rodent and rabbit assay data sheet
Mousepox virus (aka ectromelia, EV, ECTV, ECTR or ECTRO)
Ultrasensitive qualitative detection of mousepox virus by real
Mousepox virus, also known as ectromelia virus, is a
virus belonging to the poxvirus family. The virus replicates in
the cell cytoplasm and it encodes its own replication and
transcription machinery. Members of the poxvirus family include
variola virus, one of the most virulent human pathogens that
caused smallpox, and vaccinia virus, the smallpox vaccine.
included on P0029 - Mouse
virus is a highly contagious pathogen of mice and rats that
causes mousepox, a severe disease with high mortality rate.
Outbreaks in laboratory mouse colonies have often been reported
and have caused serious disruptions in biomedical research.
among mice and rats can spread the virus easily. Natural
infections can occur via the fecal-oral route and urine
contamination. Newly infected mice may develop pustules in
approximately 10 days which often resemble bite marks. Resulting
necrosis may lead to the loss of digits and limbs and
destruction of liver and lymphoid tissue. Mortality is very high
and can reach 100%. Many infected animals, however, may develop
latent infections with no clinical symptoms which can be
reactivated by stressors such as irradiation and transport. Upon
necropsy an enlarged spleen and intestinal hemorrhaging are
the disease has often been based on its distinctive lesions
(Roberts and Carter, 1976) but this approach is not reliable
because some latently-infected mice and rats may not have
symptoms. Serological detection may indicate prior exposure but
cannot confirm the current presence of virus in those
latently-infected rodents. Molecular detection is a rapid,
sensitive and specific method to detect and confirm the presence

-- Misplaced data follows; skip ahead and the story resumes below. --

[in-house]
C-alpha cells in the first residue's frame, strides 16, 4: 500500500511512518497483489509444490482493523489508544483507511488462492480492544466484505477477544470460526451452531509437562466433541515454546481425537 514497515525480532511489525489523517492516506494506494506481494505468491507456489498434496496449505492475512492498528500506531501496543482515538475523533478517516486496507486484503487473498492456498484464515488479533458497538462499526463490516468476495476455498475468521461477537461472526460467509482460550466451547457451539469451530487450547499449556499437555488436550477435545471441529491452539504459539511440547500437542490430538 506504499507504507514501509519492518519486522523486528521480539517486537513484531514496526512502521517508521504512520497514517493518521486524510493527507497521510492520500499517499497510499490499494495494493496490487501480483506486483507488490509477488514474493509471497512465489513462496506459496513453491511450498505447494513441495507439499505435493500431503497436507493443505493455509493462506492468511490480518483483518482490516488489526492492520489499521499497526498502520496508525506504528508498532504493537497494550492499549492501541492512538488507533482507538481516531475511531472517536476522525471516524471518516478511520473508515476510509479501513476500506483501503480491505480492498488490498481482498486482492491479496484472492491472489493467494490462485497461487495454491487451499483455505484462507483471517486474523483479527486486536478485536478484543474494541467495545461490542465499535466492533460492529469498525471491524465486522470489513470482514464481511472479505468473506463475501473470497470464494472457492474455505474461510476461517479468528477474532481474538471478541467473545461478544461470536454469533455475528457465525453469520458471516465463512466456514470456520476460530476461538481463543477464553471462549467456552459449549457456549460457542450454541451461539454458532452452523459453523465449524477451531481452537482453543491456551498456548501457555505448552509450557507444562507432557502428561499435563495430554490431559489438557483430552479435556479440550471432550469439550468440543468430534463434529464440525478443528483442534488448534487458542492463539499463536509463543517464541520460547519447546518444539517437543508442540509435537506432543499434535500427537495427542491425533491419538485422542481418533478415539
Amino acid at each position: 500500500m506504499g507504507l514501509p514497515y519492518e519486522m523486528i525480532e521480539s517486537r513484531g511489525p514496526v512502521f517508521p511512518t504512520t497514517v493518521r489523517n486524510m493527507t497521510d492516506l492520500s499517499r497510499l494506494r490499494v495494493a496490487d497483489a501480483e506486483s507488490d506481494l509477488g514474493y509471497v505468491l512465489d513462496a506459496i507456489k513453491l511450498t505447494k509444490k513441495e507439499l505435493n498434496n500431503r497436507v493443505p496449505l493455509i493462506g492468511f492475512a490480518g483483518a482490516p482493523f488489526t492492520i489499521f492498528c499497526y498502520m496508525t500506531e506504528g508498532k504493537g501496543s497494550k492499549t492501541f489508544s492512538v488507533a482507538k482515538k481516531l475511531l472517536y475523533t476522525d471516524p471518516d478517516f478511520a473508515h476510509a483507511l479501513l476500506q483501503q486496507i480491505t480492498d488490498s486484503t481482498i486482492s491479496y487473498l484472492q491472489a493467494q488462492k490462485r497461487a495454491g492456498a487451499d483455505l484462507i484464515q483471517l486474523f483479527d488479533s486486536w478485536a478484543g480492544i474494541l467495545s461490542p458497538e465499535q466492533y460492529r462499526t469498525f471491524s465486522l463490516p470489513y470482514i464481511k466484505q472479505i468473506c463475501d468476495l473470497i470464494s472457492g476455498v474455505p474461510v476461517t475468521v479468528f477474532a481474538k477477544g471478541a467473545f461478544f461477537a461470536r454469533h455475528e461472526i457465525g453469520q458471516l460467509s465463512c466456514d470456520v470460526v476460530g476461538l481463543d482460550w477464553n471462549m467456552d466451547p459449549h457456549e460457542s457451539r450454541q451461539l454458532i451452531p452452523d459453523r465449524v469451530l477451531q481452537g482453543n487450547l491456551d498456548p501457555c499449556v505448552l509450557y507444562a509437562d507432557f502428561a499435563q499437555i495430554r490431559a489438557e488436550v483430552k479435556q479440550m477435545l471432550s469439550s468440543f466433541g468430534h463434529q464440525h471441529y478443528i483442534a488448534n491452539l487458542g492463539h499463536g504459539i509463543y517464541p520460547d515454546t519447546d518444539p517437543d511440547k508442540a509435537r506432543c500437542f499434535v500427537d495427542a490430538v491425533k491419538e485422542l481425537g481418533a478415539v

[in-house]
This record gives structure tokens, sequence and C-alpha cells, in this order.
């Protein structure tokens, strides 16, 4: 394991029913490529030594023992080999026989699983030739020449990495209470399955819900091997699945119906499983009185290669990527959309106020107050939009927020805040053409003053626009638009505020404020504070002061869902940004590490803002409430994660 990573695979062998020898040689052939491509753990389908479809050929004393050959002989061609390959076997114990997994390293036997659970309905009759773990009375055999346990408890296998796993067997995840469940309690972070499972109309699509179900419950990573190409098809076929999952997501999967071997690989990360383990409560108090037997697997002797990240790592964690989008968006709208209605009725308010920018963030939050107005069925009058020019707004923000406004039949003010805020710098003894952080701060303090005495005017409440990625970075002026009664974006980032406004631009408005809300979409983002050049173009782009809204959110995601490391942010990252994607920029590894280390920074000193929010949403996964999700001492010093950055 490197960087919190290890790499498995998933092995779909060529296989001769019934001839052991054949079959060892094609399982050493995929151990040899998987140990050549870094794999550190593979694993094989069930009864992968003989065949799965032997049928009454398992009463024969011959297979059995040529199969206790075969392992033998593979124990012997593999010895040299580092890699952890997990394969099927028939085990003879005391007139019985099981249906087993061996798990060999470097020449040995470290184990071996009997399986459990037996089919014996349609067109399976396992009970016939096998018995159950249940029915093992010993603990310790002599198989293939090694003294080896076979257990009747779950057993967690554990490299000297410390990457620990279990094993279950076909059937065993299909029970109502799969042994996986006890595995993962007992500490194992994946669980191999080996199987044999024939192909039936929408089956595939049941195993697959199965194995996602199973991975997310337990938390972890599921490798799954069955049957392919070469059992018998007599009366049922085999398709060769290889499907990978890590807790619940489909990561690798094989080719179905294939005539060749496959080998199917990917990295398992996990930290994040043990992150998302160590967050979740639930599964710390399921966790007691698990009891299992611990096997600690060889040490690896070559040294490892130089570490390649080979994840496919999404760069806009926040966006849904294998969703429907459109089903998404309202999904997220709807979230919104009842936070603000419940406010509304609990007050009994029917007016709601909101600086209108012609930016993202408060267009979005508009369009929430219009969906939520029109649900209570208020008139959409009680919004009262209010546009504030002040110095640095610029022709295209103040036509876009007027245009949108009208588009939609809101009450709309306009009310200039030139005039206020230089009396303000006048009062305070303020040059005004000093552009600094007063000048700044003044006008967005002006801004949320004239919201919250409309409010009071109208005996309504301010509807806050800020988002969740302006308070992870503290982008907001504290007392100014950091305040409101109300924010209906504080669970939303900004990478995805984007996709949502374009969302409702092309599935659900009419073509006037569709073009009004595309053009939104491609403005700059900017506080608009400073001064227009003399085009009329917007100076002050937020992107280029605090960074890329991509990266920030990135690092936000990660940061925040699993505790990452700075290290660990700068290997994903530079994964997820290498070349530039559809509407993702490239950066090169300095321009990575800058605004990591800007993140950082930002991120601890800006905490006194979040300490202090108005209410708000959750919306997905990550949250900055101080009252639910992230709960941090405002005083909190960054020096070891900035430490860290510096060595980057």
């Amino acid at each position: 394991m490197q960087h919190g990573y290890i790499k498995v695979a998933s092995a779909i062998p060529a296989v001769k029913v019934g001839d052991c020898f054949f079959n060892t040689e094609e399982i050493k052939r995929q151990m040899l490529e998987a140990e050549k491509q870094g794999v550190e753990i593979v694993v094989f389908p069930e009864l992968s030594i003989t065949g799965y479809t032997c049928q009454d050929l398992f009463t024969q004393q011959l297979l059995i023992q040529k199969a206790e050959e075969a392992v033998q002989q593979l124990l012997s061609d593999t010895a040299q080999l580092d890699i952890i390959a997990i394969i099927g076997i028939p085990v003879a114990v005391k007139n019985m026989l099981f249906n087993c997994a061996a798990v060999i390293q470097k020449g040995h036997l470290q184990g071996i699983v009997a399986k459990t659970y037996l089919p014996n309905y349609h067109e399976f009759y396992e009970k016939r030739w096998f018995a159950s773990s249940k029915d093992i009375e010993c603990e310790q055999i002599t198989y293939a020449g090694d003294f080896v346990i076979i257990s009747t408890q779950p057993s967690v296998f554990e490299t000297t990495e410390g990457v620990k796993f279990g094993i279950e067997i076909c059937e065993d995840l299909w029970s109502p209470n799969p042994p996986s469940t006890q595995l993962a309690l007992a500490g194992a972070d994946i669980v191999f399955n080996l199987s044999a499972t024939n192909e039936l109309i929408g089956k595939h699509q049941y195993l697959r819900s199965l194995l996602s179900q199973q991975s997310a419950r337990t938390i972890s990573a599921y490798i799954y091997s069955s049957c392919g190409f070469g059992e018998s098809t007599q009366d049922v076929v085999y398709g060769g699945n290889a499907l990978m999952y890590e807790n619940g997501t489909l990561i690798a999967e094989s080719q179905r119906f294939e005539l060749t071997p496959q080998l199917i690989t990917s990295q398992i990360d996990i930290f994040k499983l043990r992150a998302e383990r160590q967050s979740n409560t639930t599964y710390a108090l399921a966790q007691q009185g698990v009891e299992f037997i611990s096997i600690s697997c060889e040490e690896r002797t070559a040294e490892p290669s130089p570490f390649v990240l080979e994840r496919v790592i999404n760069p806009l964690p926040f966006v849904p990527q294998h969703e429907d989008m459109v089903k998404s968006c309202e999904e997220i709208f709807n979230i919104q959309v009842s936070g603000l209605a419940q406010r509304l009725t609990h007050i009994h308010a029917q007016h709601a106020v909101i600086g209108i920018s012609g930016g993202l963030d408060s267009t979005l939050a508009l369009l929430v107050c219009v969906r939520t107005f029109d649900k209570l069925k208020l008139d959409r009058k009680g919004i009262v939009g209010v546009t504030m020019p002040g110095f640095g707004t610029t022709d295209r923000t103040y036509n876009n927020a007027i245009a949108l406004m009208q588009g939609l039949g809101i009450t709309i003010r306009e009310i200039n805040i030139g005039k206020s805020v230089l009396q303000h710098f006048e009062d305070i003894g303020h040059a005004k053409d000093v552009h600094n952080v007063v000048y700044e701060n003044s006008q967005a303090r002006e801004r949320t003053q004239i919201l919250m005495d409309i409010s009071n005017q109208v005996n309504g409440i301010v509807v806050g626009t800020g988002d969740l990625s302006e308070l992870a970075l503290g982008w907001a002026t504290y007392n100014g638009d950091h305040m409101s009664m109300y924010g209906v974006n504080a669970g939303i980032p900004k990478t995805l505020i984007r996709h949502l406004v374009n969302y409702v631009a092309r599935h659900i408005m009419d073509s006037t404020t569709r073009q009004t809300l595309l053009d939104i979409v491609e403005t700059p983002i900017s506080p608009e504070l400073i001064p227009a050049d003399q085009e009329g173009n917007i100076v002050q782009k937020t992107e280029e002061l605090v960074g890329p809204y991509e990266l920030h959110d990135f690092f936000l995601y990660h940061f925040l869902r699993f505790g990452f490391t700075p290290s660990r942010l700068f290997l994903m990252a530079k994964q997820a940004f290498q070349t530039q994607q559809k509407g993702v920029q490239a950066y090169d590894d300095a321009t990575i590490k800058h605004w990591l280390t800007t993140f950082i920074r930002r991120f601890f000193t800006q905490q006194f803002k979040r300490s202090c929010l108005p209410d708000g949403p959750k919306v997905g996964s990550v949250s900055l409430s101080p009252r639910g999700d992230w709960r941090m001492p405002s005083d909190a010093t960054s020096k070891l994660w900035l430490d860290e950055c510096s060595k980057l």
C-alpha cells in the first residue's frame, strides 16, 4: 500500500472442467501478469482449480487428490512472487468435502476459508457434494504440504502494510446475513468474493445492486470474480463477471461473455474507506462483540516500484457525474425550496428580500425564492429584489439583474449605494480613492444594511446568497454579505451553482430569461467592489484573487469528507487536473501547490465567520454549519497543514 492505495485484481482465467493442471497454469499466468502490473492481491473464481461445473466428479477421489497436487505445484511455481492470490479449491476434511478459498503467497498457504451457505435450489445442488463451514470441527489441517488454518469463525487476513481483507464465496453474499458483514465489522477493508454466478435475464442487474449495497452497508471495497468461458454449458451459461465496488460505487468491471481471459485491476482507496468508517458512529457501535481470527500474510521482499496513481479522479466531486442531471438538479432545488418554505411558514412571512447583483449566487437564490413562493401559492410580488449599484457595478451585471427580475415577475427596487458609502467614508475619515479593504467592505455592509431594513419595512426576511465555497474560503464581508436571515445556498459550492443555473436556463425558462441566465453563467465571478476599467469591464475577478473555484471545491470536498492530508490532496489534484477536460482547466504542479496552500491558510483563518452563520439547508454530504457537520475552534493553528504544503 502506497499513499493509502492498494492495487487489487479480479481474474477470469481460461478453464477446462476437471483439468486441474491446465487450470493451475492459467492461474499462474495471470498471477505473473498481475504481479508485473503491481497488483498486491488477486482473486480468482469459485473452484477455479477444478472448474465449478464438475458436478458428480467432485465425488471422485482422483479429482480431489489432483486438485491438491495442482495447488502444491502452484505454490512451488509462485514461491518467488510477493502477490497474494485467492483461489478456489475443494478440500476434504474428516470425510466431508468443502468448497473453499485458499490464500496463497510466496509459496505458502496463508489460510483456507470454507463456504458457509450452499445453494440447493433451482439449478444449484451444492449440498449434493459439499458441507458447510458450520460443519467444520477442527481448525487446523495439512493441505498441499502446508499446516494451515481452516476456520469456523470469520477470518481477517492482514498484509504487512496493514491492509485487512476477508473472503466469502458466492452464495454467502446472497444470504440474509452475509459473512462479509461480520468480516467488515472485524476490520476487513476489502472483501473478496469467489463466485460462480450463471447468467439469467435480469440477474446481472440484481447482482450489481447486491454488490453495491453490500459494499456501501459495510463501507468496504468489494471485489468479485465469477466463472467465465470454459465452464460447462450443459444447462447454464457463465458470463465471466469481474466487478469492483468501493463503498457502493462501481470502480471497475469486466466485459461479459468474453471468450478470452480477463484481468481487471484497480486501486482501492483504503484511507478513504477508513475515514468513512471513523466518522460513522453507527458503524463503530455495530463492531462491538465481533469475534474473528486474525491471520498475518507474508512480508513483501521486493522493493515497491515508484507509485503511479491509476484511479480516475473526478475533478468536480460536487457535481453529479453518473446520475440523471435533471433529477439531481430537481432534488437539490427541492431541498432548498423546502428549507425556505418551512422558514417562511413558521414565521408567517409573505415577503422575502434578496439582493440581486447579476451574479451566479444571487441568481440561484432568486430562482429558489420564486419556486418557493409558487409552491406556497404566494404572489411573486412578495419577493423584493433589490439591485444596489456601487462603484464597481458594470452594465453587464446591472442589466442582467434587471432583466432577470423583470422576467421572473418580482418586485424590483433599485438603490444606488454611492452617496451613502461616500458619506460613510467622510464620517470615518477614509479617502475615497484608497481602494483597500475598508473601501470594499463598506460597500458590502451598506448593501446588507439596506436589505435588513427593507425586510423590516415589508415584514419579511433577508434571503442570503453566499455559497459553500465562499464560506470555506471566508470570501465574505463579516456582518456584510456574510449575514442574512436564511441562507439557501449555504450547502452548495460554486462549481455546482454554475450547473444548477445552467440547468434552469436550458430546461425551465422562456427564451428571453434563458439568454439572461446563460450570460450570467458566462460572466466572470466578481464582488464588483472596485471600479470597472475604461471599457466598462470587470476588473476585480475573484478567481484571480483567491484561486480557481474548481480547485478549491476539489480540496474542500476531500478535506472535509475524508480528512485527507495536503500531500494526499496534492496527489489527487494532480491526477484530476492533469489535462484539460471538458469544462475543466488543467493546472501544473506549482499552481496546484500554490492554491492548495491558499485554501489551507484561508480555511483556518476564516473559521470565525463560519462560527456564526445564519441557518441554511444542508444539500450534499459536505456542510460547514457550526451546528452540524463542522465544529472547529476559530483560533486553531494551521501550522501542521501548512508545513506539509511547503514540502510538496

of mousepox virus.
Help confirm the disease causing agent
Shorten the time required to confirm a clinical
diagnosis of mousepox
Help ensure that vivariums are free of mousepox virus
Early prevention of spread of this virus among a
Minimize personnel exposure to this virus
Safety monitoring of biological products that derive
Roberts, W.A. and Carter, G.A.(1976) Essentials of veterinary
virology, p. 171. Michigan State University Press, East Lansing,
Fecal pellet, or 0.2 ml fresh, frozen or fixed tissue, or skin
scrapings, or 0.2 ml whole blood in EDTA (purple top) tube, or 0.2 ml urine,
or 0.2 ml cell culture.
Contact Zoologix if advice is needed to determine an appropriate specimen type for a specific diagnostic application. For specimen types not listed here, please contact Zoologix to confirm specimen acceptability and shipping instructions.
specimen types, if there will be a delay in shipping, or during
very warm weather, refrigerate specimens until shipped and ship
with a cold pack unless more stringent shipping requirements are
specified. Frozen specimens should be shipped so as to remain
frozen in transit. See
for more information.
2 business days
real time polymerase chain reaction
Normal range: Nondetected